What is HPV?
HPV or Human papilloma viruses is a common virus that can affect the skin and the moist membranes in:
Every strain of human papilloma virus (HPV) has a different number and there are over 100 known types.
- The cervix
- The anus
- The lining of the mouth and throat
The majority of women and men have HPV at some point but as it has no symptoms it often goes away on it own, unnoticed.
However, some high risk types of HPV can cause changes (dysplasia) in the cells of the cervix or the mouth and throat lining which can increase the risk of the cells becoming cancerous.
Other types of HPV can cause genital wart virus as well as warts and verrucas on the any part of the body. These are called low risk HPVs as they do not significantly change the cells.
Who gets HPV?
HPV is passed on by skin contact. The types of HPV that affect the mouth and throat can be passed on through kissing. Genital HPV is usually spread through sex.
Genital HPV virus can remain undetected for years and there's no way to know how long you've had it. People in long term relationships who test positive for HPV have not necessarily been unfaithful. They may have been carrying HPV for years.
HPV and cervical cancer
The majority of women with HPV, even high risk types do not develop cervical cancer. However, High risk HPV types including 16, 18, 31, 33 and 45 can increase the risk of developing cervical cancer particulalry in women with weaker immune systems or who smoke.
Almost every women diagnosed with cervical cancer also has at least one of these types of HPV.
Types 16 and 18 cause approximately 70% of cancers of the cervix. The other types cause most of the remaining 30% of cervical cancers.
HPV and cervical screening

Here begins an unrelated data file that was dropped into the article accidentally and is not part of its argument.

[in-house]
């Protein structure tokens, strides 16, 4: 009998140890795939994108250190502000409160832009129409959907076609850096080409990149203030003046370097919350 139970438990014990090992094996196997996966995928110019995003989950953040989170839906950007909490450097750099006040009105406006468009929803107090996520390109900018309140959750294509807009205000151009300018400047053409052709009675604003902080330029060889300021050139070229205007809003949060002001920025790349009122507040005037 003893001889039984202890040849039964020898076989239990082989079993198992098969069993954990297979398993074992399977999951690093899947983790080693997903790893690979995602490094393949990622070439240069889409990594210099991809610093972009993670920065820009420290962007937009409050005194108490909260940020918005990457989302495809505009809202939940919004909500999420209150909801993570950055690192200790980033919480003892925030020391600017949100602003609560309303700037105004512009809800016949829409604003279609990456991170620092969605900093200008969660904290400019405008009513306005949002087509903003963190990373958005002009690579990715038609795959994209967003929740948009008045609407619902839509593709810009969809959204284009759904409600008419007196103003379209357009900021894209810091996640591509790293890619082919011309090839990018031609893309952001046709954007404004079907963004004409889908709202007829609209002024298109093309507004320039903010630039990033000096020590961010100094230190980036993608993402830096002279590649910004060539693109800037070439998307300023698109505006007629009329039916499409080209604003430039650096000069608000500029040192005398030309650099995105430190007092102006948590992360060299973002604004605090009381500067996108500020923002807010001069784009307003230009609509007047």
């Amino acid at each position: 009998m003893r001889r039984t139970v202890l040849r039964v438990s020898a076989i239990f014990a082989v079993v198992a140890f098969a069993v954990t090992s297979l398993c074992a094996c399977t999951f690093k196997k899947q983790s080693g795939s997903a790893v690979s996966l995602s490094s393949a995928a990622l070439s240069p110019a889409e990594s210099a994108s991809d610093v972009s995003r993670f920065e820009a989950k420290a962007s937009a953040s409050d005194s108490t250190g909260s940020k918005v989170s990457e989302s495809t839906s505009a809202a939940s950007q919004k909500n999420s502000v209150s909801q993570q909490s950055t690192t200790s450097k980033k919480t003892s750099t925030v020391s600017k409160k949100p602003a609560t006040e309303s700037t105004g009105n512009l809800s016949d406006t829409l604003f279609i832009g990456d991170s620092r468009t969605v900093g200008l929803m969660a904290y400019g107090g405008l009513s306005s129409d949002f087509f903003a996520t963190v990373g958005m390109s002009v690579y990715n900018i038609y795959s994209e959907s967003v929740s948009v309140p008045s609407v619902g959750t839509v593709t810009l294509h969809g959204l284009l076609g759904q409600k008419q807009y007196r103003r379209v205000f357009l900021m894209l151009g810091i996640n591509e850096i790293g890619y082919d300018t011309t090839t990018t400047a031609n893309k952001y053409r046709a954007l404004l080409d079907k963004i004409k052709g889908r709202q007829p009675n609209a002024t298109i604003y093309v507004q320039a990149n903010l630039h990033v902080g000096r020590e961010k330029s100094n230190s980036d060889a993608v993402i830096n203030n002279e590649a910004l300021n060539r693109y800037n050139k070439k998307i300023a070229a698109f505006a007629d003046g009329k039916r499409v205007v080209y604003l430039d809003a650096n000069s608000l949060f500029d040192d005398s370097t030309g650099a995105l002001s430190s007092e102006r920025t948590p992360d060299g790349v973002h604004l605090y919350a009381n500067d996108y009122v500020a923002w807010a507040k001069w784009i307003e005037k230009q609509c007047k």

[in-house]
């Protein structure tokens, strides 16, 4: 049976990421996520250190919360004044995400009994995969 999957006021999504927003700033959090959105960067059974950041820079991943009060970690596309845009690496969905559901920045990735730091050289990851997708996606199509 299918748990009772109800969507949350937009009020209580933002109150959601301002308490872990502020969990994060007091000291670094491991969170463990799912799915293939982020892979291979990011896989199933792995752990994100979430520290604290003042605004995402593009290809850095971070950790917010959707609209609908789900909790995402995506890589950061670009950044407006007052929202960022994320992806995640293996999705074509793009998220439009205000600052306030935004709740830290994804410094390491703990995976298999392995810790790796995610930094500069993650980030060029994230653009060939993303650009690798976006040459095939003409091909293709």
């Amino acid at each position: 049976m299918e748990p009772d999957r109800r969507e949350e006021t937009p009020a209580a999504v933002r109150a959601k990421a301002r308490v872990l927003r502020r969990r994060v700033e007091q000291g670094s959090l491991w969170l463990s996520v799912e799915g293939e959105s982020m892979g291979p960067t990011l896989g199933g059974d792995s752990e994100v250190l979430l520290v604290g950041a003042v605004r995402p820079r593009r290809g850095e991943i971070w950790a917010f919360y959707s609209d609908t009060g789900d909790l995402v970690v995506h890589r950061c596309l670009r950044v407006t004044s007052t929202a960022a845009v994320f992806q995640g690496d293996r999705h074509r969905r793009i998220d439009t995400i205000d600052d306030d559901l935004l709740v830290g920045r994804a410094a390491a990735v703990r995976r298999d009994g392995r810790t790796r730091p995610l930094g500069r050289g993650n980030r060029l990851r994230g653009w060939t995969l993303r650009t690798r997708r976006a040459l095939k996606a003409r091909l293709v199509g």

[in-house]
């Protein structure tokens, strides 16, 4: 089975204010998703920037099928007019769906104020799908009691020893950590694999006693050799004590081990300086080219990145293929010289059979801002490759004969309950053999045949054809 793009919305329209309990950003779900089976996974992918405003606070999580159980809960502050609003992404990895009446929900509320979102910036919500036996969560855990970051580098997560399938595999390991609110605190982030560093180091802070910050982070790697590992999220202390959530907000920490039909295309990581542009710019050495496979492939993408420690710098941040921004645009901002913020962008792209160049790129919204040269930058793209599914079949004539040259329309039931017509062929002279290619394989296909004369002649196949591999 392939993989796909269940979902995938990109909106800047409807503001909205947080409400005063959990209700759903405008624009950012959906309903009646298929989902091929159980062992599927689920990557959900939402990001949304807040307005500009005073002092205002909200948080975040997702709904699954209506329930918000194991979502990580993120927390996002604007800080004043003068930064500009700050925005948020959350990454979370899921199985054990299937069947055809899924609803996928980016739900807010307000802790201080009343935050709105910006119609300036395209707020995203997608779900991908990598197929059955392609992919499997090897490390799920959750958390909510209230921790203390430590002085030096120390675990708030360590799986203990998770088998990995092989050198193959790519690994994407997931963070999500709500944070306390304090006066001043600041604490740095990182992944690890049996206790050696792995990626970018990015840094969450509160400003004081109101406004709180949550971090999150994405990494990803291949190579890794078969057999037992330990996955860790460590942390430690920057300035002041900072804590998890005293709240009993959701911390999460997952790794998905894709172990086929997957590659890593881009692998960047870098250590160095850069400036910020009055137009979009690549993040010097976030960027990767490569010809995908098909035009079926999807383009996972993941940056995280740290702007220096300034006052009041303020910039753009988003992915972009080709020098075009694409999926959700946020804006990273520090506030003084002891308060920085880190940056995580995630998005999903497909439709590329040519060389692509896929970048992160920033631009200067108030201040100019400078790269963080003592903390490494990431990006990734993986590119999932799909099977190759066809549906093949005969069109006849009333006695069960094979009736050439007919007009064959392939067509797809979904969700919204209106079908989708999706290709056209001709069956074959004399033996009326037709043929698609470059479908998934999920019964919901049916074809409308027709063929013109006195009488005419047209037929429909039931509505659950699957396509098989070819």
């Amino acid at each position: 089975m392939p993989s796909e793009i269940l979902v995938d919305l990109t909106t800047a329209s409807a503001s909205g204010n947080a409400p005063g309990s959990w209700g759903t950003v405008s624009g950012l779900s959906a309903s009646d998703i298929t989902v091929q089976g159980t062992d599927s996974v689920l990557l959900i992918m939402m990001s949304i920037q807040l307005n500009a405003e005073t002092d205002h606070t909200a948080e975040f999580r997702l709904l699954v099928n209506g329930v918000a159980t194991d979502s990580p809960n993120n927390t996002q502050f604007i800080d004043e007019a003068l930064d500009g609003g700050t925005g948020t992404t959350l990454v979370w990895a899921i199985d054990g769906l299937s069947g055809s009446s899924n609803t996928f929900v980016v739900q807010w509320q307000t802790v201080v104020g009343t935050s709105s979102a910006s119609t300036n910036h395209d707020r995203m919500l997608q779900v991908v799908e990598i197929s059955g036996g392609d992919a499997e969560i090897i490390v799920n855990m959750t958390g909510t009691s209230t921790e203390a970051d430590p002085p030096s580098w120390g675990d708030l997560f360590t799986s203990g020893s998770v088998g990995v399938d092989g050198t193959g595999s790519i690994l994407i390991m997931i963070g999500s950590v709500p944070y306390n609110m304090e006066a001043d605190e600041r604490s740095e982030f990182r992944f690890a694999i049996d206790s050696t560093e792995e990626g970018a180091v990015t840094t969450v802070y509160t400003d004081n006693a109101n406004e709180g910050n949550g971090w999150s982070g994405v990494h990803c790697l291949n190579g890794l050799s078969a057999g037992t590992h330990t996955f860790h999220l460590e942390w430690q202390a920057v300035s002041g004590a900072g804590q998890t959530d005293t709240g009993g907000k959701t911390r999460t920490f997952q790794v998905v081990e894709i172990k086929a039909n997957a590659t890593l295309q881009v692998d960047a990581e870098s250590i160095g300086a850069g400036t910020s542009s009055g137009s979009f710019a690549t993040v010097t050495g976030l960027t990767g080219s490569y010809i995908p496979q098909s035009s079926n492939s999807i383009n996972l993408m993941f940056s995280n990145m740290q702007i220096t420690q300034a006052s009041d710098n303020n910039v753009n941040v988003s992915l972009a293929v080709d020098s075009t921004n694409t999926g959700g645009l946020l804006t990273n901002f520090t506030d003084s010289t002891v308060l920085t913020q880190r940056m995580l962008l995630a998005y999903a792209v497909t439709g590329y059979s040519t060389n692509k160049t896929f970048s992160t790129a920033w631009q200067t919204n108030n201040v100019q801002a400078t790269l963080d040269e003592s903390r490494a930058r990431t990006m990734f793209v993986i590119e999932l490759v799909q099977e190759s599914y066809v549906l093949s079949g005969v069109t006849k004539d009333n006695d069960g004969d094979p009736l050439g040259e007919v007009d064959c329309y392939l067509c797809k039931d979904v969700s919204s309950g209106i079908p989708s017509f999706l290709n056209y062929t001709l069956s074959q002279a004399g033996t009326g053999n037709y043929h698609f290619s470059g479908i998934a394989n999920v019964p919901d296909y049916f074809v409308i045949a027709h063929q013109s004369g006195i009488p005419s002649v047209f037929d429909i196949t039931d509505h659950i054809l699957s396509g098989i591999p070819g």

Regular cervical screening will pick up abnormal cervical cells before they become cancerous. Even if you are diagnosed with high risk HPV and you smoke, cancer can still be prevented from developing if caught early enough.
Treatment for cervical HPV
Although visible signs of HPV infection, such as warts, can be removed the virus itself is untreatable - often it will just go away on its own just like a cold virus.
If a smear highlights abnormal cells then a doctor may refer you for a colposcopy - a more detailed examination of the cervix.
Preventing cervical HPV
Using a condom can lower your risk of genital HPV but as the virus can spread through skin contact around the genital area (including contact with vulva and the scrotum) condoms won’t prevent it completely.
Vaccines for HPV that can lead to cervical cancer are now available which will help to prevent this type of cancer in the future.
Girls aged 12 or 13 in the UK are now offered the cervical cancer vaccine. A catch up programme also started in England in 2008 to vaccinate girls between 13 and 18. Similar schemes are being introduced in other parts of the UK.